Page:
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Monday, December 13, 2010

Dream Act, Dream On

Passage of the Dream Act looks bleak for the forseeable future, given the influx of Republican congress reps. It would allow about 2 million "illegal" immigrants to become citizens if they came to the U.S. before they were 16 & they finish college or military service before they are 35.

There are many in Congress who feel that our country is flooded with poor people from other countries who are taking scarce jobs from U.S. workers. They want these people out. They want more secure borders. They want to cut off any health or education to discourage them from coming.

How many of these representatives voted against measures that allow U.S. corporations to move their operations to other countries where the labor is cheaper? When corporations move operations to cheap labor countries it's called "outsourcing", and often includes tax loopholes, but when people from poor countries come to the U.S. to get work, it's never called "in-sourcing." They are "aliens."

For me, outsourcing would be acceptable if environmental standards were upheld and labor was paid fairly (not usually the case). I just think a lot of elected officials speak with "forked tongues."

Wednesday, October 20, 2010

Whitman Proposal to Resolve Illegal Immigration

California gubernatorial candidate Meg Whitman unveiled a bold proposal today to stop the flow of illegal immigrants from Mexico and other Latin American countries. At a press conference in the Silicon Valley, the former CEO of EBAY said she would work with major employers throughout the high tech industry to outsource over a million jobs south of the border.

Whitman, who has considerable experience in both layoff-management and outsourcing is bringing together her skills and vision to create a California with considerably less traffic congestion on its freeways, less smog, and far fewer illegal immigrants. Critics have pointed to a huge hike in unemployment benefit costs that will impact the state, but Whitman points out that she will keep those benefits lean and temporary. Unemployed workers are more likely to leave the state, or fill the many gardener, housekeeper, restaurant, and nanny openings when "the illegals" hurry home to scoop up the high tech assembly jobs.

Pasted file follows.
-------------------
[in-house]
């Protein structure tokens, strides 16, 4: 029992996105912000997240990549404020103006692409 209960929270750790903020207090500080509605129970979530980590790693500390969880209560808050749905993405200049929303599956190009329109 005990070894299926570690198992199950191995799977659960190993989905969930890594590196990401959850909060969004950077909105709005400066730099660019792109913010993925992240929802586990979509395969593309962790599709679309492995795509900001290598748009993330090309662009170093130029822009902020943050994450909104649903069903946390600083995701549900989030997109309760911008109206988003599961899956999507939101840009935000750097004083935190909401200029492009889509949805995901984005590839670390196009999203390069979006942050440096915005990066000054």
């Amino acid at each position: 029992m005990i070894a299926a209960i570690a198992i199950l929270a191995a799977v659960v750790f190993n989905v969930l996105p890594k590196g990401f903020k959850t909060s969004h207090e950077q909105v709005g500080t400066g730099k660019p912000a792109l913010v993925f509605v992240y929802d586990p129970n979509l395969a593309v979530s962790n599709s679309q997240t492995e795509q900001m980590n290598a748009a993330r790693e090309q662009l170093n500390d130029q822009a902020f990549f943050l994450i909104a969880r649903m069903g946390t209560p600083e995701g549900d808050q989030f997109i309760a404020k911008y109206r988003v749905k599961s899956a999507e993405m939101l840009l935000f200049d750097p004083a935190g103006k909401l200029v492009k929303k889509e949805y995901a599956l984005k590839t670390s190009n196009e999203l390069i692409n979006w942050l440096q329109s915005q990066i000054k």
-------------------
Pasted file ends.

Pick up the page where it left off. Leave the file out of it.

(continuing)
Wall Street is already showing a favorable response to the Whitman Plan that promises profits and lowered costs for key corporations.

Wednesday, October 13, 2010

Undercover Boss

I've begun to watch one new TV show.....a Reality show called "Undercover Boss" on CBS. It features a CEO of a big corporation who goes "undercover" for a week and works alongside his (or her) employees in the field. I watched the CEO of 7-Eleven working in a store, trucking in night deliveries to stores, and doing a stint in the 7-Eleven bakery. I also watched the CEO of Direct TV do a warehouse stint, train as a tech and an installer, and take a shift at a tech support call center. In every situation, the CEO can barely keep up, let alone accomplish the tasks at hand. The employee-trainers are incredibly patient and very skilled at what they do. Usually, at some point they share some facts about their lives in a matter-of-fact, good-natured way. You find out that one goes to dialysis after her incredibly productive shifts as a 7-Eleven store manager. A Direct TV warehouseman has half his vertebrae fused together. Another is a youth pastor. Another is an artist. Two go to school after their full time hours. At the end of the week, the CEO goes back to his boardroom and speaks briefly with the other suits about his time in the field. Then he summons the employees that he worked with and heaps on praise and some meaningful gifts.